Yet better had he neither known
A bigot's shrine, nor despot's throne.”
But thou-from thy reluctant hand

The thunderbolt is wrung

Weigh'd in the balance, hero dust

Is vile as vulgar clay ;
Thy scales, Mortality are just

To all that pass away:
But yet methought the living great
Some higher sparks should animate,

To dazzle and dismay:
Nor deern'd Contempt could thus make mirth
Of these, the Conquerors of the earth.

And she, proud Austria's mournful flower,

Thy still imperial bride ;
How bears her breast the torturing hour?

Still clings she to thy side ?
Must she too bend, must she too share
Thy late repentance, long despair,

Thou throneless Homicide?
If still she loves thee, hoard that gem;
"Tis worth thy vanish'd diadem!

??** Out of town six days. On my return, find my poor Ferdinand, and the kingdom of Spain, to his son Philip, little pagod, Napoleon, pushed off his pedestal. It is his and retired to a monastery in Estremadura, where he conown fault, Like Milo, he would rend the oak; but it closed formed, in his manner of living, to all the rigor of monastic again, wedgei his hands, and now the beasts--lion, bear, austerity. Not satisfied with this, he dressed himself in his down to the dirtiest jackal--may all tear him. That Mus shroud, was laid in his coffin with much solemnity, joined conite winter wedged his arms:-ever since, he has fought in the prayers which were offered up for the rest of his with his feet and teeth. The last may still leave their soul, and mingled his tears with those which his attendants marks: and I guess now,' (as the Yankees say,) that he shed, as if they had been celebrating a real funeral.] will yet play them a pass."Byron Diary, April 8.]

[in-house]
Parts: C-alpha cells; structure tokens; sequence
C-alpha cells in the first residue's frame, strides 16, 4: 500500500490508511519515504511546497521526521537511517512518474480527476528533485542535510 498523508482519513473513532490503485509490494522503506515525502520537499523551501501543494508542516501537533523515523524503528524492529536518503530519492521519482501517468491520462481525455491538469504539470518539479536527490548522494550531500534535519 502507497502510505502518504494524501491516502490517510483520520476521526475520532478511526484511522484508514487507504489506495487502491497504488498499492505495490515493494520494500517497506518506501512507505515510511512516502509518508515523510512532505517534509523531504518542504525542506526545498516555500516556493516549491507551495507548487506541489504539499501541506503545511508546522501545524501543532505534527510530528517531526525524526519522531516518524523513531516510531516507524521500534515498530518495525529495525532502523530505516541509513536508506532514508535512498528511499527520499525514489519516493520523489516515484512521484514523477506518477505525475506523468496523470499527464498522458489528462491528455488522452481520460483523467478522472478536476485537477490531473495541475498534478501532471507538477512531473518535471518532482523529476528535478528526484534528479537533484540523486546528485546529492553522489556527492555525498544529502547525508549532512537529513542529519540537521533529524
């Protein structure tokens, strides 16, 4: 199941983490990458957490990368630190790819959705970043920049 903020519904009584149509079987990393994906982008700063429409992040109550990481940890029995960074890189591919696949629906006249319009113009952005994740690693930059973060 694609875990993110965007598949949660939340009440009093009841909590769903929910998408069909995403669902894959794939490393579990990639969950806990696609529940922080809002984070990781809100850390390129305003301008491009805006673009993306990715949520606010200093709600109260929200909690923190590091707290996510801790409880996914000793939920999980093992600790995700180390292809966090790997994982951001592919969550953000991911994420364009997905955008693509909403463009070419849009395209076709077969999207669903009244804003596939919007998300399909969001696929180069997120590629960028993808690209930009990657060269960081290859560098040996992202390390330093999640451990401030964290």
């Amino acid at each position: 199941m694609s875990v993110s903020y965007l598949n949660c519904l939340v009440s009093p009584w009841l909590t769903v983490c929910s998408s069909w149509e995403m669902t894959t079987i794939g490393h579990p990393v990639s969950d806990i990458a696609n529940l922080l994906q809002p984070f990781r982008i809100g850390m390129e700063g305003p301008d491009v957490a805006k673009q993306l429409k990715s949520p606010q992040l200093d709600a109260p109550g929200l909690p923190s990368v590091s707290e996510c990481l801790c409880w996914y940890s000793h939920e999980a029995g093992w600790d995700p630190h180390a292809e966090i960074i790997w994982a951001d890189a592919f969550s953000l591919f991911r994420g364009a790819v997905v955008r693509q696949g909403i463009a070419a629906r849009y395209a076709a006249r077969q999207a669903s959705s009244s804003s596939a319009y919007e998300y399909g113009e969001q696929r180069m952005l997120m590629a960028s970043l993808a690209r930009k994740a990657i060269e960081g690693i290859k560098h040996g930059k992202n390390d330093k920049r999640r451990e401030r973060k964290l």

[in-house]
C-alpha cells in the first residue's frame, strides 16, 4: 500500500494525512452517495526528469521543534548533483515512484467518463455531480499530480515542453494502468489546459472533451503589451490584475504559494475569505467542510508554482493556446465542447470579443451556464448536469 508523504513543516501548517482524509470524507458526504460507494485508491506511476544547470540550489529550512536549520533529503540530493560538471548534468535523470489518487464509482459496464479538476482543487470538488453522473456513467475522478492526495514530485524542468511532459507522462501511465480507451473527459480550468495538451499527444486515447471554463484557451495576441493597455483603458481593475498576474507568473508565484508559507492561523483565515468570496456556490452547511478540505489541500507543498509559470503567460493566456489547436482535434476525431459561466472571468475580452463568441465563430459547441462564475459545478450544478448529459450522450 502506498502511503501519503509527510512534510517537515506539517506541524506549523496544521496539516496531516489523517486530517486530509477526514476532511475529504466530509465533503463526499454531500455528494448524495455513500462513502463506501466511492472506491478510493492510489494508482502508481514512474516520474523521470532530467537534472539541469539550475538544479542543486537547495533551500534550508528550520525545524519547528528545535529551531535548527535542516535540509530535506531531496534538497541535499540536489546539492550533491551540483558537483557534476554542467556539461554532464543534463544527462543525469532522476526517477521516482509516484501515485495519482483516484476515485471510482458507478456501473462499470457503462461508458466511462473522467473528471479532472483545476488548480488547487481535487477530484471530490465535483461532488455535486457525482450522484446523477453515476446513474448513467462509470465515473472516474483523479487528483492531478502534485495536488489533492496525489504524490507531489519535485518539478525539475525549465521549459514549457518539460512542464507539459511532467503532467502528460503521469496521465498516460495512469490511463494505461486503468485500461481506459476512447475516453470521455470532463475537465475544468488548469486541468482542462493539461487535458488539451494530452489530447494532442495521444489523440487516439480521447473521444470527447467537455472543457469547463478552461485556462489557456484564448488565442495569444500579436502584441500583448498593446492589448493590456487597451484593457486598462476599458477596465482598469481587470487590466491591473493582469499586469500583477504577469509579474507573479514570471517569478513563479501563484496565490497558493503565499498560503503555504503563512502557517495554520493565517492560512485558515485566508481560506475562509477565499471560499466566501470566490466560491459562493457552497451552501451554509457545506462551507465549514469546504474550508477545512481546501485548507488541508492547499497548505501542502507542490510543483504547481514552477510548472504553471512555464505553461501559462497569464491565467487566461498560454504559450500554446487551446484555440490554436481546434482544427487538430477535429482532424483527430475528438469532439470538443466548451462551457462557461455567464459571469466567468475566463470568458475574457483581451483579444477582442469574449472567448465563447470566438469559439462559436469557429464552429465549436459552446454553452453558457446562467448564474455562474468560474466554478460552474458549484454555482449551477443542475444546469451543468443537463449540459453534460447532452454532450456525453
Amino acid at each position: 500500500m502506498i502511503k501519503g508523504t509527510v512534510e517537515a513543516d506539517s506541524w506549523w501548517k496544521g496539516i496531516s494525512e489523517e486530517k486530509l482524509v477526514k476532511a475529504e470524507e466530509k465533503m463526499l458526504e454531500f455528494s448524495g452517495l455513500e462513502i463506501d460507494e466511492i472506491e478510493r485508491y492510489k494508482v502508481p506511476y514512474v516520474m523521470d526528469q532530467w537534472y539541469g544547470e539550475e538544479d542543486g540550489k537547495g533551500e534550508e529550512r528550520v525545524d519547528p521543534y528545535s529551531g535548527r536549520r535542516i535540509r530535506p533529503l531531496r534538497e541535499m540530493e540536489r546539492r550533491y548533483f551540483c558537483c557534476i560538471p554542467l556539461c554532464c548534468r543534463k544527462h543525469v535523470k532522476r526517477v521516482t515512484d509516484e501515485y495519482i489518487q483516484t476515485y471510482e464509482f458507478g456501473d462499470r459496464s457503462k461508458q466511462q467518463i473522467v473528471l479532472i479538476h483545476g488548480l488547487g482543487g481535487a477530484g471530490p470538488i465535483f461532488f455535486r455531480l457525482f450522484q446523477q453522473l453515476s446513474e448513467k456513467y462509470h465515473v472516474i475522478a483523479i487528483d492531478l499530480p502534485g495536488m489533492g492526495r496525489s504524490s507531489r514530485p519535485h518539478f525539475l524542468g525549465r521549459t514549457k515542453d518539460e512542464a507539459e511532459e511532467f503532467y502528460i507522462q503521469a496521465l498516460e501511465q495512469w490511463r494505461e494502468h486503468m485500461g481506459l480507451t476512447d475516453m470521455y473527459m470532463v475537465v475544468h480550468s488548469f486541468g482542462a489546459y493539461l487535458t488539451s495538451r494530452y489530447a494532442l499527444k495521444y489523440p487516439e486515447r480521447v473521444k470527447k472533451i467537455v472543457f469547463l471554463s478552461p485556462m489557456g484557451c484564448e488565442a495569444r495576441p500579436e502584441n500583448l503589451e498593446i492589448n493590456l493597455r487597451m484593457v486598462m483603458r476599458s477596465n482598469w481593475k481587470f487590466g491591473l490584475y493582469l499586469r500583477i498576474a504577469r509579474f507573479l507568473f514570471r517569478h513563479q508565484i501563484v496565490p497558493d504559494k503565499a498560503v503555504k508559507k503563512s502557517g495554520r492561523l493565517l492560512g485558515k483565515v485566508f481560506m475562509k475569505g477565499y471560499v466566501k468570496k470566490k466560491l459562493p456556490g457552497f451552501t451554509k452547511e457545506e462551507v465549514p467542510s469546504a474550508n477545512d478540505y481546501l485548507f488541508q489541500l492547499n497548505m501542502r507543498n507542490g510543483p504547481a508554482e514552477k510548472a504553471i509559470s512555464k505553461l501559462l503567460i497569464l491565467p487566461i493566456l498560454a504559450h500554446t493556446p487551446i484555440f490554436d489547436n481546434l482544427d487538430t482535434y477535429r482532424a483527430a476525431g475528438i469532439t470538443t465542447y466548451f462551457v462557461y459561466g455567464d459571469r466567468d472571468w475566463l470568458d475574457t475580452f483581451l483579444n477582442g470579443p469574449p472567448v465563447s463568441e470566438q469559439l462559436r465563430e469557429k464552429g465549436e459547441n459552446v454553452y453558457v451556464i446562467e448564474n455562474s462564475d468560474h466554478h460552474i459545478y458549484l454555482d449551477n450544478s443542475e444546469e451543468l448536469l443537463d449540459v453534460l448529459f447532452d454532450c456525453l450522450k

6("I looked into Lord Kaimes's Sketches of the History * Sylla.-(We find the germ of this stanza in the Diary of of Man,' and mentioned to Dr. Johnson his censure of the evening before it was written :-- Methinks Sylla did Charles the Fifth for celebrating his funeral obsequies in better ; for he revenged, and resigned in the height of his his lifetime, which, I told him, I had been used to think a sway, red with the slaughter of his foes--the finest instance solemn and affecting act. JOHNSON : Why, Sir, a man of glorious contempt of the rascals upon record. Diocle may dispose his mind to think so of that aci of Charles; man did well too-Amurath not amiss, had he become but it is so liable to ridicule, that if one man out of ten aught except a dervise--Charles the Fifth but so so : but thousand laughs at it, he'll make the other nine thousand Napoleon worst of all."--Byron Drary, April 9.)